02 February 2018 ~ 0 Comments

Avoid this trap at all costs aka “Never Net 30” !

I’ve been a contractor for a while. And when you’ve been doing this as long as I have you tend to develop some hard and fast rules for yourself. You don’t compromise on your rate. You don’t compromise on your location preference.  Work to learn, don’t work to earn.  And as many times as I’ve cautioned my friends about payment terms — the moment you break you own rules is the moment you get burned. So, please heed this advice: if a contracting agency aka “pimp” calls asking you to accept net 30 terms with once monthly billing, hang up the phone.  I’ve seen this happening a bit more often in recent months.

I’ve had a couple of shops call asking about this, and – I admit, last year against my best judgement, I accepted one.

It. Did. Not. Turn. Out. Well.

Now I’m calling this the “Net 30 trap” or “Never Net 30” — and let me tell you: In my 20 years working as an IT contractor I have never really had to accept Net 30 terms. Agents all ways do better. So right off the bat, unless this is a company you trust and somebody you know and have worked with before, there really isn’t any reason to accept net 30 terms. They may claim this is the public sector, and they may claim any sort of nonsense.  DO NOT ACCEPT THESE TERMS!  More common these days are Net 15 or even Net 7 terms. I want to be paid, at a minimum, every 2 weeks. And there is more than one reason to never accept Net 30. In this article I’ll start by introducing the trap, and in coming days I’ll elaborate on the other ways I’m seeing pimps scam their people.  Obviously this is unethical, bad behavior — these people are in the people business and, if you want to remain in the people business you need to treat people fairly. I digress.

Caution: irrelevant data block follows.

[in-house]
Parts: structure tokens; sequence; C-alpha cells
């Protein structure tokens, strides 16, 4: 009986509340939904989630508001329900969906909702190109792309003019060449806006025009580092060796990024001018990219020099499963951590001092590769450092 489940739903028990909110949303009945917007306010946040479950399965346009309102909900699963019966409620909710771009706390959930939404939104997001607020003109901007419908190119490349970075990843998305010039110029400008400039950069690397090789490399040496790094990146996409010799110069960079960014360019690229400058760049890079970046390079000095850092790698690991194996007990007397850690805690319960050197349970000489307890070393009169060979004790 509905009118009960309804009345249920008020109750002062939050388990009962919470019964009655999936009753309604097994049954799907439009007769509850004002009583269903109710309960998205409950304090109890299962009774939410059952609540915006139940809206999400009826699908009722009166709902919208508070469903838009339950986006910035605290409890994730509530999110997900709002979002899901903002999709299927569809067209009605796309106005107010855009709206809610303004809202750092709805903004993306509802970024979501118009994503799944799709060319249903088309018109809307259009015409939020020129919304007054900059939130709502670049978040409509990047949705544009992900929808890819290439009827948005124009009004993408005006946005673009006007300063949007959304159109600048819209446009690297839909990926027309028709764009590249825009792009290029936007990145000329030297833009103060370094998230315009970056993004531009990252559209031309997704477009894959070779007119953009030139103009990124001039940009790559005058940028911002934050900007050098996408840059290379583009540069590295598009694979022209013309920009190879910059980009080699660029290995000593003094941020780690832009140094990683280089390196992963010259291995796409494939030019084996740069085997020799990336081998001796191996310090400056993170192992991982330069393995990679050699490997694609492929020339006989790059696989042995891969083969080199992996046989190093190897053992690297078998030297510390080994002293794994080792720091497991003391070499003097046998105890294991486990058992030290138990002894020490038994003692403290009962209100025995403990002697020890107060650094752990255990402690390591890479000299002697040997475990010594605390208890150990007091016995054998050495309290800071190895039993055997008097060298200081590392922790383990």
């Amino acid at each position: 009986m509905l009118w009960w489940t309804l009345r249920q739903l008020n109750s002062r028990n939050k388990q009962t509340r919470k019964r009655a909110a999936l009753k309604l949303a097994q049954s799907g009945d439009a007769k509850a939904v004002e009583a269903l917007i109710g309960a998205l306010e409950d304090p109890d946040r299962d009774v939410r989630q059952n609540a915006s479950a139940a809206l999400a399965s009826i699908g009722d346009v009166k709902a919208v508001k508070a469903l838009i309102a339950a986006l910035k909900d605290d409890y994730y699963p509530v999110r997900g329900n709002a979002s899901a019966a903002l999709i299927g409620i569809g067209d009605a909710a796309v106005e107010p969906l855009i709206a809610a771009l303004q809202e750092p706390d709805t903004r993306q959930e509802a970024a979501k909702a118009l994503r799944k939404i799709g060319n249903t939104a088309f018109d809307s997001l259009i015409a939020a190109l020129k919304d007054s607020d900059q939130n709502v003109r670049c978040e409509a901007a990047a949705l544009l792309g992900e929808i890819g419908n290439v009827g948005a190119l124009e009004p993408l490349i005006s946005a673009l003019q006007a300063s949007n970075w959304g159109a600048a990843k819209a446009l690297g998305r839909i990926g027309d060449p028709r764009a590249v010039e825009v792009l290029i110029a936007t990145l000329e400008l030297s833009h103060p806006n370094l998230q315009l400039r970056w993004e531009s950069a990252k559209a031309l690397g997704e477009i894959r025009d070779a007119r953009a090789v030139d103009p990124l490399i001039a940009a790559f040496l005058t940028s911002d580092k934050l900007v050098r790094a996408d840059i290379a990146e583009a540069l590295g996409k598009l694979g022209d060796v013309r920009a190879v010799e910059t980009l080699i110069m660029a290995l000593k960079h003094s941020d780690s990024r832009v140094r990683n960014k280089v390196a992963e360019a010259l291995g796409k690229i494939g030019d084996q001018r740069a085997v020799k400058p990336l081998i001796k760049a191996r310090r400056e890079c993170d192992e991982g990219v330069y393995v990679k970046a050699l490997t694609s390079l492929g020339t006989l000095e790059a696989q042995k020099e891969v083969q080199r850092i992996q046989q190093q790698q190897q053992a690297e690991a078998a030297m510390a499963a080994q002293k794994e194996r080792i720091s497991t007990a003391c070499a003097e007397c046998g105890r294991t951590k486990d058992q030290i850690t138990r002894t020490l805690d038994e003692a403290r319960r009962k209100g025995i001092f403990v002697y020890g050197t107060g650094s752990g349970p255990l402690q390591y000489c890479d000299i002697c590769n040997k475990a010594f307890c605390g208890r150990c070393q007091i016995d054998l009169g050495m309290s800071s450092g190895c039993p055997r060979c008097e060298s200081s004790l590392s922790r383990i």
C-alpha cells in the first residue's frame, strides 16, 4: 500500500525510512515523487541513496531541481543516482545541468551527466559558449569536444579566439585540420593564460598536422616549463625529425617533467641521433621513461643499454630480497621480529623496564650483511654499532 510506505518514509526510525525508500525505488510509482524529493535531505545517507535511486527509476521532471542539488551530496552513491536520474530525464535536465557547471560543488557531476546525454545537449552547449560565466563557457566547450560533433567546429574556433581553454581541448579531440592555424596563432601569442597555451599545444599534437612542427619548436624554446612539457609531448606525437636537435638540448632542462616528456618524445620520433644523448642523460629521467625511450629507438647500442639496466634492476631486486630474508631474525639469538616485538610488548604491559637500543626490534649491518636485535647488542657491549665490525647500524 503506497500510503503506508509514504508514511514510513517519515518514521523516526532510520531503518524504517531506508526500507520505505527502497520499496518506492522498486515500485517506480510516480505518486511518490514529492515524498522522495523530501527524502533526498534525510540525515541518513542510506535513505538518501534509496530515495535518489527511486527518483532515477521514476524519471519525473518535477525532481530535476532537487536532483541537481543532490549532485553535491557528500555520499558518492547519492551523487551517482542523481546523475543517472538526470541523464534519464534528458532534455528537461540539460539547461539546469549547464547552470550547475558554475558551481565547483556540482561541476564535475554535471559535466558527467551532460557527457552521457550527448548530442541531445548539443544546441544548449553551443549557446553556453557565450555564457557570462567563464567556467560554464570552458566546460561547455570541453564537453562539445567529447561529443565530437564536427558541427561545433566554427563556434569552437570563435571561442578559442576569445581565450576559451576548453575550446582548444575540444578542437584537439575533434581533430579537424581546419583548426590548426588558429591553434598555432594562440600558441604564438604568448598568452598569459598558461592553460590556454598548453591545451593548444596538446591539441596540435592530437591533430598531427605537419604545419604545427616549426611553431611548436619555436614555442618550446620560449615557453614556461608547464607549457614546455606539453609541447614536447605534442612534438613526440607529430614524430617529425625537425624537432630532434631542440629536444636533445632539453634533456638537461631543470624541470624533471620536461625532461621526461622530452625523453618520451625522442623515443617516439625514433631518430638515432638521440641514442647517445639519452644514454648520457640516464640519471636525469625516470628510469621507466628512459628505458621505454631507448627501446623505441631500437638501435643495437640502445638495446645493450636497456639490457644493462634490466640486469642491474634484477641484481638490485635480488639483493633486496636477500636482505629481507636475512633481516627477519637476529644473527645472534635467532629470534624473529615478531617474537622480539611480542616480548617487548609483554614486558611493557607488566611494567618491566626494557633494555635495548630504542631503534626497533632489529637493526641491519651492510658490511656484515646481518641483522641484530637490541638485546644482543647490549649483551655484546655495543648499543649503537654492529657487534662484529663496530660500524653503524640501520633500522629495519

Here’s what happens. You work for 30 days. Then you send your bill.  Now you wait for 30 more days (that’s .. yes, 60 days) and here’s what you’ve done. You’ve extended your full faith and credit to this agency who is using you ask their bank. They are your employer, not your bank.

Now the very special and tricky part. What if this agency now decides they don’t want to pay you?  They’ll make up a reason, and they’ll try to blame your work product.

Impossible, you say? Not so. It can happen.

I ask again — what happens if you work for 60 days without being paid? As rare as this is – there are some firms out there now trapping contractors like this. It is unethical. I will not work with agencies like this – and it’s very easy to avoid.

Simply never, ever accept an offer when the agency is asking for “NET 30 billed monthly terms.”

And, please share in the comments if you, like me, have been burned my unscrupulous providers using you as their bank.

The real problem here folks is when you work for 60 days without pay — your greedy pimp will ask themselves “why not 90 days?” And that, my friends is simply not acceptable.

Stick to NET15 with twice monthly billing. If your contracting agency or recruiter can’t accept this — move on. There are better jobs out there for you.

I hope this helps.


Truly, Jim



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